India has been ranked at 76th position in public sector corruption out of 168 countries in the Transparency International Corruption Perceptions Index 2015, improving its slot from 85 in 2014 and 94 in 2013.
Although corruption is still rife globally, many countries improved their scores in the 2015 edition of the corruption index, a Trasparency International statement said on Wednesday.
Overall, two-thirds of the 168 countries on the 2015 index scored below 50 points on a scale from 0 (perceived to be highly corrupt) to 100 (perceived to be very clean).
Despite an improvement in the overall ranking, India’s corruption perception score remains the same as last year at 38/100, which is seen as insufficient improvement. Brazil, Burkina Faso, Thailand, Tunisia and Zambia are the other countries that shares the same ranking as India.China fared worse than India and Brazil at rank 83 with a score of 37.
On the other hand, Pakistan is the only country among the SAARC countries, to have improved its score this year, though its rank remains poor at 117
Late President A P J Abdul Kalam was a tad cautious about ‘Make in India’ campaign saying though it’s “quite ambitious”, it has to be ensured that India does not become the low-cost, low-value assembly line of the world. On Digital India, he felt it has the potential to activate the knowledge connectivity needed in villages and remote areas and “we need to bridge the gaps of lower level of literacy, language and customised content, though”. These views are expressed in the soon-to-be published “Advantage India: From Challenge to Opportunity”, one of the last books written by Kalam along with his aide Srijan Pal Singh.
The book, published by HarperCollins India, also has his unfinished speech of July 27 at IIM-Shillong where he collapsed only to breathe his last hours later. The NDA government launched ‘Make in India’ in September last year. The programme aims at promoting India as an important investment destination and a global hub for manufacturing, design and innovation. “Well, let us be clear on this. ‘Make in India’ is quite ambitious. But we need such high aspirations… I agree with the infrastructure concern. “India has seen an unbalanced infra growth -variations are rampant across states and sectors. For instance, while the telecom and Internet sectors have made remarkable progress, many villages still are not connected with roads and power. Physical infrastructure cannot be ignored for manufacturing growth,” he wrote.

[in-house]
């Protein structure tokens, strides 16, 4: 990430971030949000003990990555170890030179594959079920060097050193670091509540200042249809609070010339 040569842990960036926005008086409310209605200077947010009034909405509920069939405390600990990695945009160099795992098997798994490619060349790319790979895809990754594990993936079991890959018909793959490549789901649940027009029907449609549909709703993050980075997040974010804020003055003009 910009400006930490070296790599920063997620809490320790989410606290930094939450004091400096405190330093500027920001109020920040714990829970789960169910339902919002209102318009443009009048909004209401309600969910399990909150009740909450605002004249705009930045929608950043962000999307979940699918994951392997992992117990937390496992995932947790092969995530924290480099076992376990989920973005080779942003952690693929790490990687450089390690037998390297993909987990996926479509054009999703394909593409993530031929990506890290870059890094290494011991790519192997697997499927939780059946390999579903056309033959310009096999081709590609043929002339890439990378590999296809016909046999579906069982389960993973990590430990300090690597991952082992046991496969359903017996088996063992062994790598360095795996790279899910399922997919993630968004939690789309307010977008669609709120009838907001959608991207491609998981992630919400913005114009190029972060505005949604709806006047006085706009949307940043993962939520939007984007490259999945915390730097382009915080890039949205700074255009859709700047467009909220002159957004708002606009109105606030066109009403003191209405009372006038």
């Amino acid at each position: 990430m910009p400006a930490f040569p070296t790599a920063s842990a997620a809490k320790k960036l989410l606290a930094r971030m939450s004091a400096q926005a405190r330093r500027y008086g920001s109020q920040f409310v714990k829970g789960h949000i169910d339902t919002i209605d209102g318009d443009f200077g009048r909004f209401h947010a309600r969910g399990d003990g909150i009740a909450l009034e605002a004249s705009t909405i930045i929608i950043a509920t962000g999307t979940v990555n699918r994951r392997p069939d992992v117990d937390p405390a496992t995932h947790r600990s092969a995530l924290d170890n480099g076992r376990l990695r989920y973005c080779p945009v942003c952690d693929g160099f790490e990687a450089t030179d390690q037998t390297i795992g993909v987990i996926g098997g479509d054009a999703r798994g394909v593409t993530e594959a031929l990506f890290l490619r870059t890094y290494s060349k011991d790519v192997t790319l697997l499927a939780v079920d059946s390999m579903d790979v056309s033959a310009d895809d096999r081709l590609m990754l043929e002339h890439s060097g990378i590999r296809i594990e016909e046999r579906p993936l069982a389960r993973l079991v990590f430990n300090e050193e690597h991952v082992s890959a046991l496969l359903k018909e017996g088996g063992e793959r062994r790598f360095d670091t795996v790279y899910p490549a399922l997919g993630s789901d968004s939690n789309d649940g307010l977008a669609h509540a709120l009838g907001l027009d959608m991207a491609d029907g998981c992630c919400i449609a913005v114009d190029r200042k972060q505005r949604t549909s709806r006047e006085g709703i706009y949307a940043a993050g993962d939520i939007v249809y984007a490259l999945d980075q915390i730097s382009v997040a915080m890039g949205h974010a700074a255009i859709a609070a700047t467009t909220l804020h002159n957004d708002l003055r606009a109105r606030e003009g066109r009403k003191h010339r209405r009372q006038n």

An estimated €120 billion is lost to corruption each year throughout the 27 member states, the EU commissioner for home affairs Cecilia Malmstrom has said.
“In public procurement, studies suggest that up to 20 to 25 percent of the public contracts’ value may be lost to corruption,” said Malmstrom on Tuesday (5 March) at an anti-corruption seminar in Göteborg, Sweden.
The Berlin-based Transparency International (TI) noted in a report out in the 2012 that the worse offenders in public procurement cases are Bulgaria, the Czech Republic, Italy, Romania and Slovakia.
Public procurement contracts in the EU have an estimated worth of around 15 percent of the EU’s total GDP.
India was ranked 94 out of 176 countries surveyed in the Corruption Perceptions Index (CPI) 2012, with a score of 36 on a scale from 0 (highly corrupt) to 100 (very clean), the Transparency International India (TII) said Wednesday.
Last year India ranked 95 out of 183 countries. However, due to an update in the methodology, CPI scores of 2011 cannot be compared with this years’ score, S.K. Agarwal, vice-chairman of TII told IANS. He added that India had the same score of 36 in 2011 as well.
“The 2012 index ranks countries by their perceived levels of public sector corruption and assigns scores of between one (highly corrupt) and 100 (clean). Ten independent data sources specialising in governance and business climate analysis have been used,” Agarwal added.
Greece exhibits failed and rogue state characteristics. It governs irresponsibly. It’s beholden more to foreign interests than its own. Banker needs are prioritized. Ruling authority outside Greece dictates terms.